Intensive Stuttering Program Aims At Coping Not Cure

May 22, 1997

University Park, Pa. -- "Move forward and communicate" might be the slogan for participants in Penn State's Intensive Stuttering program now in its second year.

"Stuttering is a chronic syndrome and tends to be cyclical," says Dr. Gordon W. Blood, professor and head of the department of communication disorders. "I tell clients, they stuttered before, they stutter now, and chances are slim they will be cured of stuttering, but that they can get better."

The stutterers who come to Penn State's University Park campus for four weeks of intensive speech therapy are adults ranging from early twenties to late middle age, and include an accountant, an AIDs researcher, a businessman and college students. All have had prior speech therapy for stuttering.

Last year five people were in the program and this year there are six. When the project's four years are complete, 20 to 25 stutterers, 40 to 45 graduate students and 8 to 12 undergraduates will have benefitted. Undergraduates and master's degree students learn to plan and carry out therapy, and doctoral students learn to supervise.

"Last year one participant stuttered on 15 out of 100 words, while another stuttered on 97 out of 100 words," says Blood, a faculty member in the College of Health and Human Development "Sometimes someone stutters only mildly in the clinic, but on the telephone or at a cash register, their stuttering becomes much worse."

For this reason the program includes mornings of work in the clinic and afternoons in the community, walking around campus, going to the mall or shopping downtown.

"When they go back home, they can refer back to real situations and use the same methods,'" says Blood.

Stuttering is an interruption in the forward flow of speech including repetitions, prolongations or hesitations. Blood advocates that stutterers first develop an awareness of their stuttering.

"Stutterers develop physical tricks like a head jerk or finger snapping to stop a repetition or a block," says Blood. "Soon these techniques don't work and new movements are added. This does not move communications forward, so we want clients to recognize the behaviors and get rid of them."

The second step is to accept that they will stutter, even to advertise the fact.

One of the participants' exercises is to walk around campus, stop someone and tell them that they stutter.

"People come back amazed and say, 'she didn't care', or 'he has a friend or cousin who stutters,' " says Blood. "We also teach them the difference between passive, aggressive and assertive behavior in response to rude comments. Assertive responses are encouraged."

After awareness and acceptance come the skills and behaviors to make speaking easier, if not perfect. The aim is to change how a person stutters so that communication moves forward and is not blocked for seconds or minutes at a time.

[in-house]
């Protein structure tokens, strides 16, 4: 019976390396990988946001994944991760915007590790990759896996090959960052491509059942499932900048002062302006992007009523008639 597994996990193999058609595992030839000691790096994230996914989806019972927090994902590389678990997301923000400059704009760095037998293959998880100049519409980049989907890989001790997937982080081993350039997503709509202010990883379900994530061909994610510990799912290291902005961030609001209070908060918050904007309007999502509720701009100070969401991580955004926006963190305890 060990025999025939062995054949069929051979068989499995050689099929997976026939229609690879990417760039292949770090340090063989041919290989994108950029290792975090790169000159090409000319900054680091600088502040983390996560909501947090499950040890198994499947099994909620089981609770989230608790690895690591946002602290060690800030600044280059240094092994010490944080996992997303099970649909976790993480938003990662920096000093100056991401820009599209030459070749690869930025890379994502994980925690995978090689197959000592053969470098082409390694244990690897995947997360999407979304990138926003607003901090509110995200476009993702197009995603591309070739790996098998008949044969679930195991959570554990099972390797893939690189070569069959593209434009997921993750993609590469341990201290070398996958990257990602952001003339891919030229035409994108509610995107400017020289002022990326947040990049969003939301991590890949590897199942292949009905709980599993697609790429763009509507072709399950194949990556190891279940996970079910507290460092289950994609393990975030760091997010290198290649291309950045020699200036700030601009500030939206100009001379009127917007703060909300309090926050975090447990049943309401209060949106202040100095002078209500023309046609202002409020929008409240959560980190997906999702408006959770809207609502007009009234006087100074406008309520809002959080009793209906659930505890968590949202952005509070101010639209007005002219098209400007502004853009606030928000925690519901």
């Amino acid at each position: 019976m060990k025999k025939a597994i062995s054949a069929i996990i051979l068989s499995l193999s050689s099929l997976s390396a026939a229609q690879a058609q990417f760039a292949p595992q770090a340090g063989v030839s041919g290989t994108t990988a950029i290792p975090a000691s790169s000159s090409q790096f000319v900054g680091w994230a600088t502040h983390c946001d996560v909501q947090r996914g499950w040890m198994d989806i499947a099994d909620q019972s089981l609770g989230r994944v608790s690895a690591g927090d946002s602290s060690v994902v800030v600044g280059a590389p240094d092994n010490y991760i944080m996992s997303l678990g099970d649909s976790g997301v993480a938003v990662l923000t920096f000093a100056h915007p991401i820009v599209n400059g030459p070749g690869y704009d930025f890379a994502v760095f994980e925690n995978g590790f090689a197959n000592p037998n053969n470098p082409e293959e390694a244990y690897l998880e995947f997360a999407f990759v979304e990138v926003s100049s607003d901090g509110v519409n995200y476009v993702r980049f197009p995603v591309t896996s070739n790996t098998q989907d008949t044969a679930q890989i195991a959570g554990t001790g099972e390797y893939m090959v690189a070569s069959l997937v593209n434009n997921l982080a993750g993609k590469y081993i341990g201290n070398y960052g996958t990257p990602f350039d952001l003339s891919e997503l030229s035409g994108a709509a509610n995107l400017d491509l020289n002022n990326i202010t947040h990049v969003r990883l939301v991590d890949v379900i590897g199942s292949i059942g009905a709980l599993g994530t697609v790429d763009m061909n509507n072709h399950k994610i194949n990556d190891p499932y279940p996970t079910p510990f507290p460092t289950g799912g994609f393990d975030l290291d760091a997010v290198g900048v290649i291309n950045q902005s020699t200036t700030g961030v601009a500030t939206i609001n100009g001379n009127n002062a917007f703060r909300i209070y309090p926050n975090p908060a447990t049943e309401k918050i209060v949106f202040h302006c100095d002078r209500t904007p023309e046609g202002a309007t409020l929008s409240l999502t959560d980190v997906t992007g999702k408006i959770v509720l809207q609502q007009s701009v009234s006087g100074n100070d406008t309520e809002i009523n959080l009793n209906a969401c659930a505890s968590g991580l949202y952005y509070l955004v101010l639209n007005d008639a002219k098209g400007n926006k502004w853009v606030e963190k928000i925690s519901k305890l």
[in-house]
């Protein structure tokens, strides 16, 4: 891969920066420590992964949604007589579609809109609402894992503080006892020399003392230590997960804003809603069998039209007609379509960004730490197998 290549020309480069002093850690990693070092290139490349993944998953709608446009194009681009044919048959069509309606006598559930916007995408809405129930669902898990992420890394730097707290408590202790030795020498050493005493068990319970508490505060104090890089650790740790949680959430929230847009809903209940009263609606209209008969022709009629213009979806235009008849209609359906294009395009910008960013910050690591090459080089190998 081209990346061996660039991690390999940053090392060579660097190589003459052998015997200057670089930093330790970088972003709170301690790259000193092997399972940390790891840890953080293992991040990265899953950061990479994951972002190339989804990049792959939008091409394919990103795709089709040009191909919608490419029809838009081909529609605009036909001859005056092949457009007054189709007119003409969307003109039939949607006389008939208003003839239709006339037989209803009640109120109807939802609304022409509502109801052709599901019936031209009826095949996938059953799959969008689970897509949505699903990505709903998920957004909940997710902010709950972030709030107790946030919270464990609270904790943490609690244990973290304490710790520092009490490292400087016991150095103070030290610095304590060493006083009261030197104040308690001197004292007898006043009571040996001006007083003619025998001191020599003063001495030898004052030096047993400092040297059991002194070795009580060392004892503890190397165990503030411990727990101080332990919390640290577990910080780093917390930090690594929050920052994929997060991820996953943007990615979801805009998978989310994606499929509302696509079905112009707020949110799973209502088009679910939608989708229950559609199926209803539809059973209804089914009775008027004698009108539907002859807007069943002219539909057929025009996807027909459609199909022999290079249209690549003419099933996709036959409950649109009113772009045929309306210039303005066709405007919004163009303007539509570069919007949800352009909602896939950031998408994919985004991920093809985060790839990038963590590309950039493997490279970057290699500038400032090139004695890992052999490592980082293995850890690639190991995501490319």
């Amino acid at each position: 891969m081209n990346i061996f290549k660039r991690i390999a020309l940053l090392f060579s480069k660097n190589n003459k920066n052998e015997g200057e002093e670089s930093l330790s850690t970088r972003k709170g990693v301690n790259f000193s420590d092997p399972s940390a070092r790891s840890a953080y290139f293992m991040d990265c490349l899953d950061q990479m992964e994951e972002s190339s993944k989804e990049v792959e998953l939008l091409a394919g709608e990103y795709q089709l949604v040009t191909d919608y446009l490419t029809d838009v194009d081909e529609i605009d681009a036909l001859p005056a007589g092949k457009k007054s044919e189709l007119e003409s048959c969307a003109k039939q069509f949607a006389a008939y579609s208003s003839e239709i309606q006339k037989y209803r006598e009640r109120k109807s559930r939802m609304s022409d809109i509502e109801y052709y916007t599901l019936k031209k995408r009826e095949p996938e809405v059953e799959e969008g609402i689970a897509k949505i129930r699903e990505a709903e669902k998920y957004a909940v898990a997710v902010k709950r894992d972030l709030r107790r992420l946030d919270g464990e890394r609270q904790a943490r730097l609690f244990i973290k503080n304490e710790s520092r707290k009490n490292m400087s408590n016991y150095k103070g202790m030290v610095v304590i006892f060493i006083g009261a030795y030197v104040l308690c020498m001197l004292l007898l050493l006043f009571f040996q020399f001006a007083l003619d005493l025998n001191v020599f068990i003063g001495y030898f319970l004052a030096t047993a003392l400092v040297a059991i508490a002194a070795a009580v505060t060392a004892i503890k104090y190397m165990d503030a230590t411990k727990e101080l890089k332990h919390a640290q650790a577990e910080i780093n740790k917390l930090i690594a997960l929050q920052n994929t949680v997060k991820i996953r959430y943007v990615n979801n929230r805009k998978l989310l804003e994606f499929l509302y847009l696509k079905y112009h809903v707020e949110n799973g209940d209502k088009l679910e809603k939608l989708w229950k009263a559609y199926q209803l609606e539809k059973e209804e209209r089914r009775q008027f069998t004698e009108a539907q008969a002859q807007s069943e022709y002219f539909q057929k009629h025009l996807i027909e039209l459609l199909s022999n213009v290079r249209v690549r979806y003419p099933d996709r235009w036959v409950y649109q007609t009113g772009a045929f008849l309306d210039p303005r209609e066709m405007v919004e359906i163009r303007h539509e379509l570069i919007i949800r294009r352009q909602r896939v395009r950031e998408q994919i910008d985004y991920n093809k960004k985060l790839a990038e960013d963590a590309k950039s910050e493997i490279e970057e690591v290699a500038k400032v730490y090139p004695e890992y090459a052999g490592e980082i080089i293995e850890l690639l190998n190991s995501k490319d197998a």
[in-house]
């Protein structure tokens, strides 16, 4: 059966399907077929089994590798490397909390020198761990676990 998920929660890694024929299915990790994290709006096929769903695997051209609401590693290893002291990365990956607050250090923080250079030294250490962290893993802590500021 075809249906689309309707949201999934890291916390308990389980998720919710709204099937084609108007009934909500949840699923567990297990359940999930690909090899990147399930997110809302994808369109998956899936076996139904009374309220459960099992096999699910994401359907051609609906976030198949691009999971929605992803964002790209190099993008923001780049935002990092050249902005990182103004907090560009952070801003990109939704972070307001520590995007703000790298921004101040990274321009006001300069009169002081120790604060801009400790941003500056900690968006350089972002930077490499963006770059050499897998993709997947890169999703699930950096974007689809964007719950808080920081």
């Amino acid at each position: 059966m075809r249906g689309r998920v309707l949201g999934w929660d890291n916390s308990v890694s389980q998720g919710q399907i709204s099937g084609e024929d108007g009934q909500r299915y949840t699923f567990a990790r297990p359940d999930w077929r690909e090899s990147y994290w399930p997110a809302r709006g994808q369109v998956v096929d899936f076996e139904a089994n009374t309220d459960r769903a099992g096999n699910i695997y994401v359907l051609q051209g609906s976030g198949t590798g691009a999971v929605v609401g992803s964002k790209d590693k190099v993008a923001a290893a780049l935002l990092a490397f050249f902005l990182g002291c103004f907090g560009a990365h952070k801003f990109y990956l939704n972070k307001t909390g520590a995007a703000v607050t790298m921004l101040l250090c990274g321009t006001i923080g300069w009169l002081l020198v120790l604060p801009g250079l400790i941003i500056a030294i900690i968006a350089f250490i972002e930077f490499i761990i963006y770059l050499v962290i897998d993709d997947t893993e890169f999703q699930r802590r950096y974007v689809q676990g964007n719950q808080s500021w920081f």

The stutter is broken down into before, during and after segments with suggested approaches for each.

"Stutterers can predict when they are going to stutter," says Blood. "They see the signposts -- a specific letter sound or group of words -- and they know they will have trouble."

Using preparatory skills, including rehearsal and prevoicing, they can try to confront the problem. The stutterers are taught to go back and cancel out the stutter to get past the stuck word or phrase and move on.

Other methods used are light contacts and prolongation. With light contacts, the stutterer almost whispers the word so no hard sounds are made. Prolongation stretches out the word and moves past the stuck place giving the stutterer control.

While these methods can be taught in weekly sessions, the intensive four week program makes it easier to reinforce the behaviors.

"Stuttering is different from other speech impediments," says Blood. "It is part genetic, part developmental and there are physiological differences between stutterers and non- stutters."

Therapists typically see a large number of clients with a broad variety of speech problems including letter difficulties, the aftermath of strokes and neck cancers and swallowing disturbances as well as stuttering. With this project, the students get 100 hours of experience in treating stuttering.

Working with Blood are Ingrid M. Blood, associate professor of communication disorders; Maryellen Massaro, instructor of speech communication disorders; and Kelly Webb, coordinator of the speech and hearing clinic.

The project is funded by the Fraser Foundation, part of the Stuttering Foundation of America, the National Stuttering Project -- a self help group, and Penn State's Equal Opportunity Planning Committee.


EDITORS: Dr. Blood may be reached at (814) 865-3177 or

Penn State

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